The danger of neglecting work relationships

By Joanna Gaudoin

Hybrid working: there is no doubt that it has brought many benefits. New research suggests that Brits value personal life as much as – if not more than – work. And hybrid working has done a lot to provide this balance, including making time for home-focused activities, saving time travelling on packed trains and sitting in traffic jams, as well as often providing greater peace and quiet for people to work uninterrupted.

Unfortunately, hybrid working has also been to the detriment of professional relationships. Fewer casual conversations take place as people don’t see one another around the office as much anymore. As a result, they no longer build professional relationships unless they plan their communication and make a more intentional effort.

Furthermore, being away from the office allows people to ‘hide’ from those they find challenging to deal with, and not dealing with issues rarely has a good outcome.

What this means is that people only engage with those they really have to when they have to;  beyond that, people engage only with those they like and want to connect with.  The fall-out of this, of course, is that they are less likely to engage with those who are very different from them, setting back the good work that has been done as part of companies’ Equity, Diversity and Inclusion (EDI) efforts.  Without the ability to practise some of the lessons of EDI – such as listening to diverse/adverse opinions and perspectives – inclusive culture development stalls and, worse, might even devolve into pockets or cliques of ‘birds of a feather’.  The more ‘similar’ people stay in their own groups, the more they lose out on the benefits of diversity of thought within their organisation. There is even the possibility of them forgetting the true benefits of EDI and perhaps even questioning the need for it.

In other words, one of the unwanted consequences of hybrid working is the deterioration of EDI efforts and on an individual basis, potentially closing oneself off from diverse thinking.

Given the efforts most companies are making to advance EDI, it is worthwhile encouraging our colleagues to spend some time as individuals considering whether this is what is happening in their own working life.

How to encourage action to work more inclusively

One simple way to assess whether hybrid working is impacting someone’s own working relationships, is for that individual to track who they engage with and how frequently. You might suggest that they try this over a span of two or three weeks and compare it to the circle of people they had engaged with in previous times when everyone was at the office more regularly. You might also suggest that people consider whether there are fewer informal interactions with colleagues, and to also compare the quality or depth of those interactions to previous times.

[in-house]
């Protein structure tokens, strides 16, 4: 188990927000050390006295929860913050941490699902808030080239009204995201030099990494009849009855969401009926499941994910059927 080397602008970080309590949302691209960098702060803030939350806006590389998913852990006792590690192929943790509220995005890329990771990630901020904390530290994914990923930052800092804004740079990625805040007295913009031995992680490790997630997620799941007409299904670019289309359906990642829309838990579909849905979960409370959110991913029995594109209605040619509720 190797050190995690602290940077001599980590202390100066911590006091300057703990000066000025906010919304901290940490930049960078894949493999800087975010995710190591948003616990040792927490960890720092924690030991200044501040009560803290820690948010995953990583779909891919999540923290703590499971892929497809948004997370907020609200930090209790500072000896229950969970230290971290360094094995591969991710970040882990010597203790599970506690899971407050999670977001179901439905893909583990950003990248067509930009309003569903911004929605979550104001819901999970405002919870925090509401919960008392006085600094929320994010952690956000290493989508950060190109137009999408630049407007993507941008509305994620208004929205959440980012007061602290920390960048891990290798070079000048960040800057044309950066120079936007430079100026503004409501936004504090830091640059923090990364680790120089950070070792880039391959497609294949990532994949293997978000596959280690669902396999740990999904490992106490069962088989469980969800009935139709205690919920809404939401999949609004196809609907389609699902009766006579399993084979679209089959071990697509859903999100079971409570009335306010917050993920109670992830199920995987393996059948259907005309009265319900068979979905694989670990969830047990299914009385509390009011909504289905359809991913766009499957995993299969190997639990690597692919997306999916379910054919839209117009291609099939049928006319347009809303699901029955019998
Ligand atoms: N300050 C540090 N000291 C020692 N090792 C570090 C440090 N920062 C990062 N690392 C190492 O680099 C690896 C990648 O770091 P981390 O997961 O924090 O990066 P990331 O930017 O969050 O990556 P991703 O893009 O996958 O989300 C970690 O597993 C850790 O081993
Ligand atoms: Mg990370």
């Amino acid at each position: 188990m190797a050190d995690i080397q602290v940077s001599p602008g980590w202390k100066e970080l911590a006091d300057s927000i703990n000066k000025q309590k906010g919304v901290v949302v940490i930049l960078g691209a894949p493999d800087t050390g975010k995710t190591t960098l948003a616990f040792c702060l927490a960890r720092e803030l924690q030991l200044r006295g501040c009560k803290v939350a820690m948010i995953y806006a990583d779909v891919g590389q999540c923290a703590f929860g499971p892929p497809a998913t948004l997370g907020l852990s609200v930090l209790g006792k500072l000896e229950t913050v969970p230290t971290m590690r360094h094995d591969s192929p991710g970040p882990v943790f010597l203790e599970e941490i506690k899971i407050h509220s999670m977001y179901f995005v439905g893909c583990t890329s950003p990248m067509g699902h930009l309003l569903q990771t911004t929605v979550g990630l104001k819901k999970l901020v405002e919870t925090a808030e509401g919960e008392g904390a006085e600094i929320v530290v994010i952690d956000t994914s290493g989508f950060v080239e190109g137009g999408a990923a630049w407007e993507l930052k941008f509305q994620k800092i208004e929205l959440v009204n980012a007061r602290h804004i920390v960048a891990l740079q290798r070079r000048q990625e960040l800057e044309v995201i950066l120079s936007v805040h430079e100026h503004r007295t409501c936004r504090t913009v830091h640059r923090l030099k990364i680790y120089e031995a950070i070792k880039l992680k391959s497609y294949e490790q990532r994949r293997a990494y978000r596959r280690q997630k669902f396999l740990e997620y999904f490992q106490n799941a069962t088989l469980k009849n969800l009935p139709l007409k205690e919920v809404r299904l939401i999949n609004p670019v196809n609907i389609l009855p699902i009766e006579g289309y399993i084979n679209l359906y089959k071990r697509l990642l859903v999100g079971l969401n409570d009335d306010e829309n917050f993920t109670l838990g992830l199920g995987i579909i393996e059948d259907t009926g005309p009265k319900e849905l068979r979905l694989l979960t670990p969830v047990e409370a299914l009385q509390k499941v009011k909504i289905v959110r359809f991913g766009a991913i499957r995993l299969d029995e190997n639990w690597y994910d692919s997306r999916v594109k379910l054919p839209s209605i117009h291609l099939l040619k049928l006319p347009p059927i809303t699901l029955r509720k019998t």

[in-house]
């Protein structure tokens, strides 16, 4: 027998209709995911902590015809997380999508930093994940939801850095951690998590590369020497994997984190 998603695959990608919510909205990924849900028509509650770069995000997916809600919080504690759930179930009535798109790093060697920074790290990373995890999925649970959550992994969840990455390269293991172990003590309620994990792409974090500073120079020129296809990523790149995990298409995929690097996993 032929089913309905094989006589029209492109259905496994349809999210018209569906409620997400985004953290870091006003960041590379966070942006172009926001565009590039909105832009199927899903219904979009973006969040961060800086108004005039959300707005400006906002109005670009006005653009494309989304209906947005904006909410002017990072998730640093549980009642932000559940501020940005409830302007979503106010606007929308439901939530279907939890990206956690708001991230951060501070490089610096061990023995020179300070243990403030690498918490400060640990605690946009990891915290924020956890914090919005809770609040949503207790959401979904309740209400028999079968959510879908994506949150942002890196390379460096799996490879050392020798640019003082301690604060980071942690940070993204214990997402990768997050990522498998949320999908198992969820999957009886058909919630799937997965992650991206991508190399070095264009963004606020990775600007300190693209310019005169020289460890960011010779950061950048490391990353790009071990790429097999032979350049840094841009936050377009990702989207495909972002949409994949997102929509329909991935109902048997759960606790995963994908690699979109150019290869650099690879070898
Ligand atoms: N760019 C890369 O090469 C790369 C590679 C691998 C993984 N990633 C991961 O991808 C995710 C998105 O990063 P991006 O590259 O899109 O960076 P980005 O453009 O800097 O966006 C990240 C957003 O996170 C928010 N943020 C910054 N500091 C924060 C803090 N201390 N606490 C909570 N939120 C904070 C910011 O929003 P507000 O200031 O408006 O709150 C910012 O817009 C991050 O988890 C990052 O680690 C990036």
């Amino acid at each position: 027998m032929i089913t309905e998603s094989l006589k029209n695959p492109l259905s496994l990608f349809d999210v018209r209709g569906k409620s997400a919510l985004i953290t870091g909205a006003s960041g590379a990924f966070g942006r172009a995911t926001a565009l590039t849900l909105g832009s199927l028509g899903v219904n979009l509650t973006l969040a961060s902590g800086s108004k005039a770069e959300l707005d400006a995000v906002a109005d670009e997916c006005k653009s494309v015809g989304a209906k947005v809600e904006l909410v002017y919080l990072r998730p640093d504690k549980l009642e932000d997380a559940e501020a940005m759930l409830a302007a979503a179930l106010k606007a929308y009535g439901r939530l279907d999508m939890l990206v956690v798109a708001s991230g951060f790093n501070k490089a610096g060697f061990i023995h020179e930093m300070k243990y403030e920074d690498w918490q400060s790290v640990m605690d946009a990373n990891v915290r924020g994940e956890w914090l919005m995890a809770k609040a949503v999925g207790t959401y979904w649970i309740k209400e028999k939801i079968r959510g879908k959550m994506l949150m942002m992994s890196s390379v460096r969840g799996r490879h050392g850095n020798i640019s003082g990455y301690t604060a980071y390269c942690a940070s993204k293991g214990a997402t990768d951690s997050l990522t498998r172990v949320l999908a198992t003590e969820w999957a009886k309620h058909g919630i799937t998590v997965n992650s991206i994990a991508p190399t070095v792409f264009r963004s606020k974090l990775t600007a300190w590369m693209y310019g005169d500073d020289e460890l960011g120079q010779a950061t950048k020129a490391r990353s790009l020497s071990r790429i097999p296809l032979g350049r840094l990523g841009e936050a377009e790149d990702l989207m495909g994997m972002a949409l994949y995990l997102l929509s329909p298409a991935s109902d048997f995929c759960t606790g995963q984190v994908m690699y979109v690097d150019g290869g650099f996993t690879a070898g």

Once this assessment has been done, and if people find that their circle of interactions has narrowed and perhaps become more homogenous, here are a few steps you can suggest to them to make a change. These actions will help people form closer relationships and be more inclusive whilst still benefitting from hybrid working:

1. Consider overall how you are spending your working time. Are you making enough time to connect with others and collaborate on challenges together?

2. Consider your most immediate relationships at work – the ‘obvious’ people you need to engage with. How positive are they? What are the dynamics at play? If less than positive, what can you do to improve them? Even small things, like calling up someone for a virtual coffee, can make a big difference! Focus on 2-3 relationships at a time.
3. If you are a team leader, are you spending enough time on managing and developing your team, and where relevant, managing upwards too?  It’s vital to understand how your team are getting on at work – how they are working on what they need to do of course, but also any blockages or frustrations they are feeling.  Making time to discuss their career development is also important.  When this doesn’t happen, people don’t feel valued and it is now a major reason why people are easily tempted to move on. Try to make specific time for both these types of discussions; if that is within a regular catch-up, then it’s key to ensure that enough time is put aside.  In terms of managing upwards, remembering that your boss is human too will help build the relationship, as well as considering their agenda and key current focus.
4. Think about people in the wider business who can help you in the broader sense. This might be from a day-to-day perspective like helping deliver a better work product, or from a longer-term perspective like progressing your career. Who are those people?  Are they aware that you exist, and what you do?  Generally speaking, outside your own daily interactions, people won’t be aware of you and of what you do unless you build relationships with them. You should consider that those who don’t know you may ultimately make decisions about what you work on and your next role, so it’s important to focus on these more strategic relationships.